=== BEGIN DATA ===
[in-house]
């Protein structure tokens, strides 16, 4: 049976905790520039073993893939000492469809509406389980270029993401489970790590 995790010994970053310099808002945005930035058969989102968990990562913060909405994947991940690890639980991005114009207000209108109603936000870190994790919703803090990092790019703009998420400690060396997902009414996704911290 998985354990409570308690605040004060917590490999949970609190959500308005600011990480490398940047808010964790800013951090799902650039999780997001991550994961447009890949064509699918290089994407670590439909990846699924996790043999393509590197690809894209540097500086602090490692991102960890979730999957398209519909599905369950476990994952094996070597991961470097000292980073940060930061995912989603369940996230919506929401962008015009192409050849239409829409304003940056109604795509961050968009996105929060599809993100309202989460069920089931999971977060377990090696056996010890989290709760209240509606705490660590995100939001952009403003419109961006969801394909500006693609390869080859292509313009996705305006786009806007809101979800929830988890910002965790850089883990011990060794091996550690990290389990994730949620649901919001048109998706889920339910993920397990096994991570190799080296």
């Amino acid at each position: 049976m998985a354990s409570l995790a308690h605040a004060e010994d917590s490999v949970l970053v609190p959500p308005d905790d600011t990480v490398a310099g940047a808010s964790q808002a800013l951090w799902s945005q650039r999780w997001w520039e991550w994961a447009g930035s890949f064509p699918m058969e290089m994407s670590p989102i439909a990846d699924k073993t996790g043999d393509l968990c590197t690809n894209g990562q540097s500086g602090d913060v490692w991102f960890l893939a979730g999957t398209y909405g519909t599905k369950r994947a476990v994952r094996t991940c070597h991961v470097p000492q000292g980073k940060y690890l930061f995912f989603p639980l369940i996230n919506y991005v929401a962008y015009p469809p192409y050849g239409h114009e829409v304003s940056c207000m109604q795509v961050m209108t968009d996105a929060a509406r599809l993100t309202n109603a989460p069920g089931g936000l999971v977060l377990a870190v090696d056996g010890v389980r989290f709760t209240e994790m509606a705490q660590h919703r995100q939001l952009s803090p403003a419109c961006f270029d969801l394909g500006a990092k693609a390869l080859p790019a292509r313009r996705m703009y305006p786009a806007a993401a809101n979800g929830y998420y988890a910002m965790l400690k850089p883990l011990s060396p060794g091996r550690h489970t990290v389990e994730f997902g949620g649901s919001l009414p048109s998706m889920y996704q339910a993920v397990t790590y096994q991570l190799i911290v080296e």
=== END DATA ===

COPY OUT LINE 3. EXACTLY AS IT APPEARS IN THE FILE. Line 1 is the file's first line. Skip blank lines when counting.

């Amino acid at each position: 049976m998985a354990s409570l995790a308690h605040a004060e010994d917590s490999v949970l970053v609190p959500p308005d905790d600011t990480v490398a310099g940047a808010s964790q808002a800013l951090w799902s945005q650039r999780w997001w520039e991550w994961a447009g930035s890949f064509p699918m058969e290089m994407s670590p989102i439909a990846d699924k073993t996790g043999d393509l968990c590197t690809n894209g990562q540097s500086g602090d913060v490692w991102f960890l893939a979730g999957t398209y909405g519909t599905k369950r994947a476990v994952r094996t991940c070597h991961v470097p000492q000292g980073k940060y690890l930061f995912f989603p639980l369940i996230n919506y991005v929401a962008y015009p469809p192409y050849g239409h114009e829409v304003s940056c207000m109604q795509v961050m209108t968009d996105a929060a509406r599809l993100t309202n109603a989460p069920g089931g936000l999971v977060l377990a870190v090696d056996g010890v389980r989290f709760t209240e994790m509606a705490q660590h919703r995100q939001l952009s803090p403003a419109c961006f270029d969801l394909g500006a990092k693609a390869l080859p790019a292509r313009r996705m703009y305006p786009a806007a993401a809101n979800g929830y998420y988890a910002m965790l400690k850089p883990l011990s060396p060794g091996r550690h489970t990290v389990e994730f997902g949620g649901s919001l009414p048109s998706m889920y996704q339910a993920v397990t790590y096994q991570l190799i911290v080296e």